If the United States intends to meet the Department of Energy’s goal of producing 20 percent of the nation’s electricity from wind power, some 3,000 wind farms will need to be built.1,2 Though some surveys show that the public is generally in favor of wind energy, the “Not in My Backyard” attitude is common and often relates to how a wind farm might affect surrounding property values.3,4 In a study of the impact of ten US wind facilities on residential property values, we organized the potential effects into three classes:5
- Area stigma: the perception that the general area surrounding a wind energy facility will appear more developed and will therefore have lower home values regardless of whether any individual home has a view of the wind turbines
- Scenic vista stigma: the perception that a home may be devalued because the view of a wind energy facility may damage an otherwise scenic vista
- Nuisance stigma: the perception that factors related to wind turbines, such as sound and shadow flicker, will have an adverse effect on home values
Any combination of these three potential stigmas might affect the value of a particular home. We used several pricing models to analyze a sample of 7,459 sales on the open market between a buyer and a willing seller for homes located near 24 wind facilities spread across nine US states. These facilities were chosen from a set of 241 wind projects with a capacity greater than 0.6 megawatts that were constructed in 2005 or before. We analyzed the number of home sales both before and after wind facility construction and, especially, the number of sales within two miles of the facility. We also used models that examined the anticipated impact of a wind farm near a home.
The results will surprise the “Nimbies.” On average, homes in these study areas were not measurably stigmatized by the arrival of a wind facility, regardless of when they sold in the wind project development process or of how close they were (one mile to five miles) to the nearest wind facility. Despite our finding that the quality of a home’s scenic vista significantly affects its value, none of the models uncovered any evidence of a wind farm negatively affecting views. Even the 25 homes in the sample with full views of the wind facility were found to be unaffected. The same finding held for the 106 homes rated as having a moderate view of the wind turbines and for the 561 homes rated as having a minor view. We did find some evidence of a weak effect on the homes located closest (within a half-mile or quarter-mile) to the wind facilities. But there could be another reason for the depressed value of these homes; in fact, we found that several years prior to the wind farm announcement these homes sold for ten to 13 percent less than similar homes located more than five miles away. In other words, the relative value of these homes did not fall after the announcement or construction of the wind facility. While most of our results are robust and reliable, results pertaining to these properties lying within a short distance of the wind facilities are not since they are based on a very small sample. Future research could focus on the impacts on these properties.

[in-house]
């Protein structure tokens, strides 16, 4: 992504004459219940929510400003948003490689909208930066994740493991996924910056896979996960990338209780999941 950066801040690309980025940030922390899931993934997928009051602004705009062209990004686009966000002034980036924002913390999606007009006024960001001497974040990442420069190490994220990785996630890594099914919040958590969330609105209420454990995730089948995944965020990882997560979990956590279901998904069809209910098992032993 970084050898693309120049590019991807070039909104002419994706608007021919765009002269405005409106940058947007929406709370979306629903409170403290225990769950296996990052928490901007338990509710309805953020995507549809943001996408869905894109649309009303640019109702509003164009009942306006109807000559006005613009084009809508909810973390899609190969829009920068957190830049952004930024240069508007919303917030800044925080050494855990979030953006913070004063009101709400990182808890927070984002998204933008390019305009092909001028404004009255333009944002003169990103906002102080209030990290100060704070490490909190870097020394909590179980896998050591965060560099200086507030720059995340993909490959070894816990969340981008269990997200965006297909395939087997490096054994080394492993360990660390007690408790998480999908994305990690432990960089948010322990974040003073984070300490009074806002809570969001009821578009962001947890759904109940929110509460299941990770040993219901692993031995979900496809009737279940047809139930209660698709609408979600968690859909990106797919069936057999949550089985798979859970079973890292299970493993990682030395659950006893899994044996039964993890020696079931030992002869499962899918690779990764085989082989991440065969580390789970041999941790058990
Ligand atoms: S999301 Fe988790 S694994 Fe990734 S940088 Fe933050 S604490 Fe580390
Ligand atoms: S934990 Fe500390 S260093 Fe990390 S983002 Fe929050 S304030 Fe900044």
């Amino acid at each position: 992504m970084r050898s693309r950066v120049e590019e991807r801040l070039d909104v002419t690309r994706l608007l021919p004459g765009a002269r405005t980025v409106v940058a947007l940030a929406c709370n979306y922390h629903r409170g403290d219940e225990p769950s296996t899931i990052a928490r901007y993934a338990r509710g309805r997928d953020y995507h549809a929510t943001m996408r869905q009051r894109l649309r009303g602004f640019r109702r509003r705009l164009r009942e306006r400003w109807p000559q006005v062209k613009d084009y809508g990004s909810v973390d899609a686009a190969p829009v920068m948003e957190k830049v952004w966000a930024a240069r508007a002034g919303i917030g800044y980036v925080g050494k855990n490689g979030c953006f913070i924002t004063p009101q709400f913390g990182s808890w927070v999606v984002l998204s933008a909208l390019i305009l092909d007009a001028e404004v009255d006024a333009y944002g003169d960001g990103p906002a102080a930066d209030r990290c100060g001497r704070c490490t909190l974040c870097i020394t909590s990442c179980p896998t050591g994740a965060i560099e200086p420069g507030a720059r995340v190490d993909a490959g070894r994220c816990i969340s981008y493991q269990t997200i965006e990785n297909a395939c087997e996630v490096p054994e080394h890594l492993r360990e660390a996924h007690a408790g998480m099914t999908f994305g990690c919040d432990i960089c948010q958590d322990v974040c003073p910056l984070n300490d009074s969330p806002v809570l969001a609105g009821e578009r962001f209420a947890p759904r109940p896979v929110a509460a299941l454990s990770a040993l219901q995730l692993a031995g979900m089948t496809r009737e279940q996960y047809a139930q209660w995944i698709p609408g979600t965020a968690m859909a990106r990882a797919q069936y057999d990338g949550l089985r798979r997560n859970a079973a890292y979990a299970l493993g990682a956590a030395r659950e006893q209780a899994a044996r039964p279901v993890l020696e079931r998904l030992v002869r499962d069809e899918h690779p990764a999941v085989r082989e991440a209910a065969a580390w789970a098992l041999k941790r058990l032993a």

- Wiser, R & Bolinger, M. 2008 Wind Technologies Market Report (US Department of Energy,Washington, DC, 2009).
- 20% Wind Energy by 2030: Increasing Wind Energy's Contribution to U.S. Electricity Supply (US Department of Energy, Washington, DC, 2008).
- Wolsink, M. Wind power and the NIMBY-myth: institutional capacity and the limited significance of public support. Renewable Energy 21: 49-64 (2000).
- Firestone, J & Kempton, W. Public opinion about large offshore wind power: underlying factors. Energy Policy 35:1584-1598 (2006).
- Hoen, B, Wiser, R, Cappers, P, Thayer, M & Sethi, G. The Impact of Wind Power Projects on Residential Property Values in the United States: A Multi-Site Hedonic Analysis (US Department of Energy,Washington, DC, 2009).